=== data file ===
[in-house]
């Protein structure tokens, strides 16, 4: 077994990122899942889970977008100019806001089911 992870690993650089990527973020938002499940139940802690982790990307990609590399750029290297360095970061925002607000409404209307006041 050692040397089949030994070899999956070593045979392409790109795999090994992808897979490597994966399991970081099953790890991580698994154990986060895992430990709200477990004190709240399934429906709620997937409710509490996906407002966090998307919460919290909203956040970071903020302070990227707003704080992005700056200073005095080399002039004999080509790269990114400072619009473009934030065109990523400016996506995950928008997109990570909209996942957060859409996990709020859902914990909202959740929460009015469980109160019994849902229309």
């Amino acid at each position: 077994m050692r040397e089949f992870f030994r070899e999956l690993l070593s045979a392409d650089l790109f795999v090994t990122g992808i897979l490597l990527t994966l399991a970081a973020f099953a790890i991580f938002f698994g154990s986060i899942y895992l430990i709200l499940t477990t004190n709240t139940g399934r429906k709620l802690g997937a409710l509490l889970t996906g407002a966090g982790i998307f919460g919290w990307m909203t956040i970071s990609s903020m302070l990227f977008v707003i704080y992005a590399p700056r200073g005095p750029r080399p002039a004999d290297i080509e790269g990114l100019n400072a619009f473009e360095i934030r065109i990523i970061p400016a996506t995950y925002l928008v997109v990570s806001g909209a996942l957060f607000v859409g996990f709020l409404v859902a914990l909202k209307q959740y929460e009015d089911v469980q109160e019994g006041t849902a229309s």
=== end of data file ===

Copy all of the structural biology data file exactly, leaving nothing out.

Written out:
[in-house]
């Protein structure tokens, strides 16, 4: 077994990122899942889970977008100019806001089911 992870690993650089990527973020938002499940139940802690982790990307990609590399750029290297360095970061925002607000409404209307006041 050692040397089949030994070899999956070593045979392409790109795999090994992808897979490597994966399991970081099953790890991580698994154990986060895992430990709200477990004190709240399934429906709620997937409710509490996906407002966090998307919460919290909203956040970071903020302070990227707003704080992005700056200073005095080399002039004999080509790269990114400072619009473009934030065109990523400016996506995950928008997109990570909209996942957060859409996990709020859902914990909202959740929460009015469980109160019994849902229309």
């Amino acid at each position: 077994m050692r040397e089949f992870f030994r070899e999956l690993l070593s045979a392409d650089l790109f795999v090994t990122g992808i897979l490597l990527t994966l399991a970081a973020f099953a790890i991580f938002f698994g154990s986060i899942y895992l430990i709200l499940t477990t004190n709240t139940g399934r429906k709620l802690g997937a409710l509490l889970t996906g407002a966090g982790i998307f919460g919290w990307m909203t956040i970071s990609s903020m302070l990227f977008v707003i704080y992005a590399p700056r200073g005095p750029r080399p002039a004999d290297i080509e790269g990114l100019n400072a619009f473009e360095i934030r065109i990523i970061p400016a996506t995950y925002l928008v997109v990570s806001g909209a996942l957060f607000v859409g996990f709020l409404v859902a914990l909202k209307q959740y929460e009015d089911v469980q109160e019994g006041t849902a229309s």